14 February 2011

The Loudon Opinion: Using Nelson v. Warden

The Judge in Loudon County mistakes the meaning and scope of Nelson v. Warden, SEP01, VaSC No. 002301. This is the gateway and framework for his decision to disobey the Virginia Supreme Court's holding in Commonwealth v. Morris, JAN11, VaSC No. 092163 & 092346.

To begin, let's show all the parts of Nelson which talk about stare decisis.
In Virginia, the doctrine of stare decisis is more than a mere cliche. That doctrine plays a significant role in the orderly administration of justice by assuring consistent, predictable, and balanced application of legal principles. And when a court of last resort has established a precedent, after full deliberation upon the issue by the court, the precedent will not be treated lightly or ignored, in the absence of flagrant error or mistake.

Our strong adherence to the doctrine of stare decisis does not, however, compel us to perpetuate what we believe to be an incorrect application of the law.

Under the doctrine of stare decisis, we are not obliged to uphold a decision that is itself at odds with precedent previously established by this Court after full deliberation upon the issue that fails to give proper effect to the interposition of legislative power and that has produced confusion.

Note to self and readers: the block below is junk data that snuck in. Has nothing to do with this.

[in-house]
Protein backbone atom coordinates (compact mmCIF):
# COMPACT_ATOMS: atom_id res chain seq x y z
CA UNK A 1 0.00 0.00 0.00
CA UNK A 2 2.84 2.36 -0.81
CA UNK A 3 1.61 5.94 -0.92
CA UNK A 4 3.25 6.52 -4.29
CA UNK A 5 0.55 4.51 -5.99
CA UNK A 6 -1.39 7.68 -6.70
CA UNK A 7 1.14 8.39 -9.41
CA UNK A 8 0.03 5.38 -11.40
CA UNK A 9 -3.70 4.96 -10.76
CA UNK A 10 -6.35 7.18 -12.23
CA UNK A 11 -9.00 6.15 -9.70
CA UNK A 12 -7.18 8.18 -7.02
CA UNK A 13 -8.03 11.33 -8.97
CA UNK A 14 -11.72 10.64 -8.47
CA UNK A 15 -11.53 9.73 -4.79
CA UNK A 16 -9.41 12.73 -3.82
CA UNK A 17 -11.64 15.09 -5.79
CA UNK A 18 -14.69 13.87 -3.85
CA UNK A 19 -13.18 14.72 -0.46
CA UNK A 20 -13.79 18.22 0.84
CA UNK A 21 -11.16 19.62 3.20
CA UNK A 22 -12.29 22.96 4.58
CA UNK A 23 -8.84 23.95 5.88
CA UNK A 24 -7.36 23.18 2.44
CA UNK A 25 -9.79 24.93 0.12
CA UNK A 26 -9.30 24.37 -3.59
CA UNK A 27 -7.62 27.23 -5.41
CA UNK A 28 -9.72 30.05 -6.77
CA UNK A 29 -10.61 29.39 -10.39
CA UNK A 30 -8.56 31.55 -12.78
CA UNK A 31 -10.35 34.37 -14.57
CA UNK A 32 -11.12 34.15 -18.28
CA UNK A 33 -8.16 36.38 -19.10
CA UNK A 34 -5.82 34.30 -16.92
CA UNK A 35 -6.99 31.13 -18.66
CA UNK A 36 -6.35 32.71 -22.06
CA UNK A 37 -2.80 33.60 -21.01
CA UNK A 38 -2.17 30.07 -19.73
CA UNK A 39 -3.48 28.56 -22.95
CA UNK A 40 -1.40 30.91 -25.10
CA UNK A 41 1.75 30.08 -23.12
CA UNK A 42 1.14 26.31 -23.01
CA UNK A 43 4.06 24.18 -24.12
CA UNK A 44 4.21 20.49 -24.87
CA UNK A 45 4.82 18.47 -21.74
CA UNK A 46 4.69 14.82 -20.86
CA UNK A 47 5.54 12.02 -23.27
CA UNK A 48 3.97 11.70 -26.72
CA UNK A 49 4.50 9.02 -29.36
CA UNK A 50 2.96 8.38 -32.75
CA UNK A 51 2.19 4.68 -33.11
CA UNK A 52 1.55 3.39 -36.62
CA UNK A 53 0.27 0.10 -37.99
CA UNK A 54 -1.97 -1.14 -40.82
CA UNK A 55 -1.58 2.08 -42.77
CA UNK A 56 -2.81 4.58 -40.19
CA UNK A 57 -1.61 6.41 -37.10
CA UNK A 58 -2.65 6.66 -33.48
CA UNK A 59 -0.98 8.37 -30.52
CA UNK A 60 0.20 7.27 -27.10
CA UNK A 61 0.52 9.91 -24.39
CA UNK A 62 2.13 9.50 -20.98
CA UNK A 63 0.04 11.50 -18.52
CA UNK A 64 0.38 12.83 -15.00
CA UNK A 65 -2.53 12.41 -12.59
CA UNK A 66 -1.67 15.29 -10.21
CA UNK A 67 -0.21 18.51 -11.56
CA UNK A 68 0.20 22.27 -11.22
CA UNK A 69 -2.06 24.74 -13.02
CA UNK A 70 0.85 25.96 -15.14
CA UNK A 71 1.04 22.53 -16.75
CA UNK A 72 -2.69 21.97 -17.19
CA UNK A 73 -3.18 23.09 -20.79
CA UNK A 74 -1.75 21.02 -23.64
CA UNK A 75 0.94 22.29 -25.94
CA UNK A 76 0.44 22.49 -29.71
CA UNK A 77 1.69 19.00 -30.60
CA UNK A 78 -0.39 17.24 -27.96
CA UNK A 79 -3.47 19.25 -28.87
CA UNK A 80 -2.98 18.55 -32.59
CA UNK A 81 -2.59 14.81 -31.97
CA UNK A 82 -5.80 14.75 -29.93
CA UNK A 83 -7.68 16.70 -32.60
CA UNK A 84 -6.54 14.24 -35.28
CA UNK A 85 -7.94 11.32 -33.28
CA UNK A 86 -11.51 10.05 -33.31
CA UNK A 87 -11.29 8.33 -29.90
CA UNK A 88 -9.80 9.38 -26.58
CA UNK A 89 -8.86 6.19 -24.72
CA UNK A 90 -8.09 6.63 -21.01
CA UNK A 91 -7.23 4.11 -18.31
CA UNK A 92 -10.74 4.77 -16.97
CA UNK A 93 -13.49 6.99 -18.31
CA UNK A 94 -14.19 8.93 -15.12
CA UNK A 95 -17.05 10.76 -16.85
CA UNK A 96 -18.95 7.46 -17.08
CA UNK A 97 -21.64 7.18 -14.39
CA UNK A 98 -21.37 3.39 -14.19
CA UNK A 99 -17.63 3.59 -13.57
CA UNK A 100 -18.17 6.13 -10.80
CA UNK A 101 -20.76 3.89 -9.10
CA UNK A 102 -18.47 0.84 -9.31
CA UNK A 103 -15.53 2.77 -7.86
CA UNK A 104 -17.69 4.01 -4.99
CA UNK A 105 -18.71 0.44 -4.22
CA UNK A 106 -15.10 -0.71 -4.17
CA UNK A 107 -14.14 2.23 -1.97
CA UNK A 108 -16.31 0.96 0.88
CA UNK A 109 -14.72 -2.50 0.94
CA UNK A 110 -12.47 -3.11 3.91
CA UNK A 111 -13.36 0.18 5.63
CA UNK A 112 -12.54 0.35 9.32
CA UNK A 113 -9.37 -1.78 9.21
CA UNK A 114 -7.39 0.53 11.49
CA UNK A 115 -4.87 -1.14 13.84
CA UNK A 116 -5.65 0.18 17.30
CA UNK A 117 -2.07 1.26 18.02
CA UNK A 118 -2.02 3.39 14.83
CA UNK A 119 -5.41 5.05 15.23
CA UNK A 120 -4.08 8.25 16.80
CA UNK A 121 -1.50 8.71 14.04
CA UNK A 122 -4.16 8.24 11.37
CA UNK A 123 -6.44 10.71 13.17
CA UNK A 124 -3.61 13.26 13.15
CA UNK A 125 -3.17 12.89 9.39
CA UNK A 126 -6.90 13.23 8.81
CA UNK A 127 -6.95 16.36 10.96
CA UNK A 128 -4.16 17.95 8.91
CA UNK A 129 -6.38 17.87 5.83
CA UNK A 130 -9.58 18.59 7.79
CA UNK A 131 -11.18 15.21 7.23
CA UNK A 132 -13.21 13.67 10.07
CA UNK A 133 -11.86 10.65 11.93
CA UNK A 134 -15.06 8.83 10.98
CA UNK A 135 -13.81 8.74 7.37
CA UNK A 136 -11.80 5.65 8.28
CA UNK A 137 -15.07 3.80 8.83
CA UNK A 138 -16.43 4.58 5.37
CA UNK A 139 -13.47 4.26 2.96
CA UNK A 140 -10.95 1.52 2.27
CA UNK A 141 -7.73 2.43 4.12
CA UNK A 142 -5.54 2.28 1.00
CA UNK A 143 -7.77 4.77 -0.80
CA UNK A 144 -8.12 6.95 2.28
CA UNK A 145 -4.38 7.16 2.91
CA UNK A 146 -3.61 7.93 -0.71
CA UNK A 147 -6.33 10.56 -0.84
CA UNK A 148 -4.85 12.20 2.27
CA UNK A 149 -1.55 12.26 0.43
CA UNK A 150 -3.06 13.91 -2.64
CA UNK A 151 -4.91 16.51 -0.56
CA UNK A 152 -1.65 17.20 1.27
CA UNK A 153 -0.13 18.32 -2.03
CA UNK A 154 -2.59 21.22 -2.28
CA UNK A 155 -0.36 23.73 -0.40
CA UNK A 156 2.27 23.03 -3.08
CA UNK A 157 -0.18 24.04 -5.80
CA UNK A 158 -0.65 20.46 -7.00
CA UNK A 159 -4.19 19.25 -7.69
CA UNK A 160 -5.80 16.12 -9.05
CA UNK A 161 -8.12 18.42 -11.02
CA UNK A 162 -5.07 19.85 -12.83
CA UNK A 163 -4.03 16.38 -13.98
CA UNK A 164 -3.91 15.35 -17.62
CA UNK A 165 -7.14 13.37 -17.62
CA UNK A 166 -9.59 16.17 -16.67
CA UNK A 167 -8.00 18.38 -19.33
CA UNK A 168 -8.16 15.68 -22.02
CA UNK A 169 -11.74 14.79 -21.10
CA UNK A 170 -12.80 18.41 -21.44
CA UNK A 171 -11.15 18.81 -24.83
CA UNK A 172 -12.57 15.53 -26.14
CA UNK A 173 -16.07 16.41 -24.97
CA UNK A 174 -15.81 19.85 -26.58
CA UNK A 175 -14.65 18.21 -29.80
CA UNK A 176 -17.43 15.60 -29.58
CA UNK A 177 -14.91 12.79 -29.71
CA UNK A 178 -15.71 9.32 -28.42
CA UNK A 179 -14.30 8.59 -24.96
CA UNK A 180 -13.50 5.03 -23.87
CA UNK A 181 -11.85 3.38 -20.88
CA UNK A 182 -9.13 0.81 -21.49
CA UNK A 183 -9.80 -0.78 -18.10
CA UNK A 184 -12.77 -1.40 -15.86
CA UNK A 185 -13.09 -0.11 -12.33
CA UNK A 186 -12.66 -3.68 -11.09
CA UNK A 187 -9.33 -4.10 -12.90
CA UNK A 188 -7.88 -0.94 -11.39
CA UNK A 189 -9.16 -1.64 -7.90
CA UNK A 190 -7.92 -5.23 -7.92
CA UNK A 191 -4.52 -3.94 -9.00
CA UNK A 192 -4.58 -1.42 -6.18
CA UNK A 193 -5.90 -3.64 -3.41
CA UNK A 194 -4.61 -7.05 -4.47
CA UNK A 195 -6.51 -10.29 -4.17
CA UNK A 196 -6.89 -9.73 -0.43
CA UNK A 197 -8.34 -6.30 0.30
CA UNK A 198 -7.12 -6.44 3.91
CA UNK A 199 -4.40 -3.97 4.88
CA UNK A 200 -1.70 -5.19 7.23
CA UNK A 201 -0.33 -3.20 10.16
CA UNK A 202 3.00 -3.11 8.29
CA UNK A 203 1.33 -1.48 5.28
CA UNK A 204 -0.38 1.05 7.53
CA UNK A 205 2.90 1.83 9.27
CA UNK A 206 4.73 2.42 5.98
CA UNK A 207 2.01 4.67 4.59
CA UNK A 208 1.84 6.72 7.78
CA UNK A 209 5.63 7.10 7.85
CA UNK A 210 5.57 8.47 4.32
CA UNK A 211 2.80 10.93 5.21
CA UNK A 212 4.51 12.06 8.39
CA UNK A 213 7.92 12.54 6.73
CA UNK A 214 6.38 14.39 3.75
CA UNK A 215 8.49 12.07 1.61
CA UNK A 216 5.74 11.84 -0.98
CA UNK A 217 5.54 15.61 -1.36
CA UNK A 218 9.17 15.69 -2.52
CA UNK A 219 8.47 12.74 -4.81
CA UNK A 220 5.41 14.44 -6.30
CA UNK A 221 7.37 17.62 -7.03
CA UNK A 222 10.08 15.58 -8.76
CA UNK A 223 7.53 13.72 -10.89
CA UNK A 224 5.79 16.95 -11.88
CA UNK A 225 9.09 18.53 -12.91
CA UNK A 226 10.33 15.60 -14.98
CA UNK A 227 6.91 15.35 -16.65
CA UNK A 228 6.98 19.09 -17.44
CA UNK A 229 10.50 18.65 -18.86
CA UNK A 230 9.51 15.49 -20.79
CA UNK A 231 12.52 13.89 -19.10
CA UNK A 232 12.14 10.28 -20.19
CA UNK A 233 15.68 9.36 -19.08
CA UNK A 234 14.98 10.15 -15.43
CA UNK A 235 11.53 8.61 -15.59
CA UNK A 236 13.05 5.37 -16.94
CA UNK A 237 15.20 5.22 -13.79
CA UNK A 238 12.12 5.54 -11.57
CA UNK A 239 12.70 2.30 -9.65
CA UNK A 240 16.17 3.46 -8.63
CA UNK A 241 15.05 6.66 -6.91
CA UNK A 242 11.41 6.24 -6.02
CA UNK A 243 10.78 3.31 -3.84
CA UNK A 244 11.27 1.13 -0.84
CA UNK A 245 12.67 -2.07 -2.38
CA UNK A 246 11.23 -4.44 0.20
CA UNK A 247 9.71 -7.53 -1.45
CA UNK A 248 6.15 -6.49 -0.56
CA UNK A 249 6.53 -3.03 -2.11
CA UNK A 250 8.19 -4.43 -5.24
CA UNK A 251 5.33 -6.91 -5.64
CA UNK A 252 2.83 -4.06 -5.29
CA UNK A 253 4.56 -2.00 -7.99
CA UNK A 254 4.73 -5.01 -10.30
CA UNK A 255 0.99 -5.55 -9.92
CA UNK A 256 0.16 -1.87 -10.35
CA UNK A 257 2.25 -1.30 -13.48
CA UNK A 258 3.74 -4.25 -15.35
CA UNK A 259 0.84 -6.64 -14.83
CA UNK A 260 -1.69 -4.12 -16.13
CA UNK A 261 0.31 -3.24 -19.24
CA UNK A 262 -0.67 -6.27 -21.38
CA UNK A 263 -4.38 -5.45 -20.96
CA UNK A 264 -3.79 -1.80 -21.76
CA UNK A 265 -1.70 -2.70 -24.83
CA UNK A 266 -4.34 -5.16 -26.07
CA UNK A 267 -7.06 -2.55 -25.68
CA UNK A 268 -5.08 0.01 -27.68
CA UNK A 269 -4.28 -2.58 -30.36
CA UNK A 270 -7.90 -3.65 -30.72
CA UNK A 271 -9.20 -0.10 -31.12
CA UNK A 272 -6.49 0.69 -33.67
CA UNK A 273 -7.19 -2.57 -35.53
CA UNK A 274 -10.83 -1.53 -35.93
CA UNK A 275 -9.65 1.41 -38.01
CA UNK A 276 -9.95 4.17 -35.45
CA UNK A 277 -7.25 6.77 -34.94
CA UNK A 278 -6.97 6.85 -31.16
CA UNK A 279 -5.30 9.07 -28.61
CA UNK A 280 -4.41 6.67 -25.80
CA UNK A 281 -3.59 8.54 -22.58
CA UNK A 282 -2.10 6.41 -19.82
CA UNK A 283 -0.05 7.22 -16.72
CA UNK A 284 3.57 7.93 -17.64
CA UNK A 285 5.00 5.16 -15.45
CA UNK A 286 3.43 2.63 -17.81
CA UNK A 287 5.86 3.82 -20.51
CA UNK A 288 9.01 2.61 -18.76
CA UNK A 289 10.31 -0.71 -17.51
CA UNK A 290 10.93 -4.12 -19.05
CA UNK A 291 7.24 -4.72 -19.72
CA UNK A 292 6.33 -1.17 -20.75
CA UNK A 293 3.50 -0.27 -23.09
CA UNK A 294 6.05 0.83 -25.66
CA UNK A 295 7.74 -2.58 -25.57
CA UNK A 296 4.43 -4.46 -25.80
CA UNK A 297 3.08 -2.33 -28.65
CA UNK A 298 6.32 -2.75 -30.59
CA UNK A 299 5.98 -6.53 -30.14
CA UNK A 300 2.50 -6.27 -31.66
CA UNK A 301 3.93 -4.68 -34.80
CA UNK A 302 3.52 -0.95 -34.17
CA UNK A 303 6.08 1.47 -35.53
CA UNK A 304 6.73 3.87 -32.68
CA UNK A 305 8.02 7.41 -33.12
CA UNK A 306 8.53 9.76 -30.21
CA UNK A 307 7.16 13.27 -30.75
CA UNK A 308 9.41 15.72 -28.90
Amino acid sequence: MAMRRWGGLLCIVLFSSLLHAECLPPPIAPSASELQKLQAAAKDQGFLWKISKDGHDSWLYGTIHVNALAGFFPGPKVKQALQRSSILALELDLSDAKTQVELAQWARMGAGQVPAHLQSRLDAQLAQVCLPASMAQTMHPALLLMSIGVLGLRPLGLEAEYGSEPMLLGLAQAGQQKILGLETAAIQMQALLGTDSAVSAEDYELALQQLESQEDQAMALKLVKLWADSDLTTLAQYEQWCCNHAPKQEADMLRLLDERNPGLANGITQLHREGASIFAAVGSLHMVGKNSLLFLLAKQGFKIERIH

Its rather clear that the Virginia Supreme Court is talking about its ability to change precedent, not laying out a means for lower courts to ignore its rulings. “When a court of last resort . . . the court . . .” and “we are not obliged . . . precedent previously established by this Court . . .” is not language which encompasses lower courts. Nothing in this language gives a general district court judge the authority to not follow clear precedent set out by the high court.

The case could be applied by analogy to the highest court to have decided a matter. For instance, if an issue has never been decided in a court higher than the Virginia Court of Appeals the Court of Appeals becomes the de facto court of last resort for that issue and could change its precedent using Nelson. The same could be true if a Circuit Court has decided an issue which has never been addressed by any appellate courts. However, this is a case where a much higher court has made the decision, so Nelson does not even apply by analogy.

Furthermore, the trial judge isn't actually following the precedent set out in Nelson. Simply put, the precedent in Nelson is as follows.
Date 1: Statute = A, Caselaw[1] = A (following current statute)

Date 2: Statute = B (changed by General Assembly) Statute DOES NOT = A

Date 3: Caselaw[2] = A (following Caselaw[1] )

Date 4: Caselaw[2] changed when Court realizes Statute = B
Statute = B, Caselaw[2] = B
This is not the pattern the trial judge argues. Basically, the trial judge's argument is:
Common Law = A
Legislature does not abrogate common law.
Common Law = A
(Post 2 of 4: Post 3 at 6 p.m. Monday)

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